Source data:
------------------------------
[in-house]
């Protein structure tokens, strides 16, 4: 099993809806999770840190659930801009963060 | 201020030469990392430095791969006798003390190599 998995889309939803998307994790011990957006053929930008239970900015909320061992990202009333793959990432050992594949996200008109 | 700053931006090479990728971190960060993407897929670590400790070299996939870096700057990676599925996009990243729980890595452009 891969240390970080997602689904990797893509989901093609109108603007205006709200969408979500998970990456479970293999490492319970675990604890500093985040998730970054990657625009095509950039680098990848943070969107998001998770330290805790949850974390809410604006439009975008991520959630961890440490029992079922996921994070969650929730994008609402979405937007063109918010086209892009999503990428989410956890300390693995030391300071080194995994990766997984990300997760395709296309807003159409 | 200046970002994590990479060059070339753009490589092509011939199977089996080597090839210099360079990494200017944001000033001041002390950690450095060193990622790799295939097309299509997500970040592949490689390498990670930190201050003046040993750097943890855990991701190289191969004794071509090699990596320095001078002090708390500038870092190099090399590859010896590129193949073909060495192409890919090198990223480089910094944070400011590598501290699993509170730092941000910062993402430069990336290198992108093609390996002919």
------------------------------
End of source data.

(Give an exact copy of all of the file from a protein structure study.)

[in-house]
């Protein structure tokens, strides 16, 4: 099993809806999770840190659930801009963060 | 201020030469990392430095791969006798003390190599 998995889309939803998307994790011990957006053929930008239970900015909320061992990202009333793959990432050992594949996200008109 | 700053931006090479990728971190960060993407897929670590400790070299996939870096700057990676599925996009990243729980890595452009 891969240390970080997602689904990797893509989901093609109108603007205006709200969408979500998970990456479970293999490492319970675990604890500093985040998730970054990657625009095509950039680098990848943070969107998001998770330290805790949850974390809410604006439009975008991520959630961890440490029992079922996921994070969650929730994008609402979405937007063109918010086209892009999503990428989410956890300390693995030391300071080194995994990766997984990300997760395709296309807003159409 | 200046970002994590990479060059070339753009490589092509011939199977089996080597090839210099360079990494200017944001000033001041002390950690450095060193990622790799295939097309299509997500970040592949490689390498990670930190201050003046040993750097943890855990991701190289191969004794071509090699990596320095001078002090708390500038870092190099090399590859010896590129193949073909060495192409890919090198990223480089910094944070400011590598501290699993509170730092941000910062993402430069990336290198992108093609390996002919």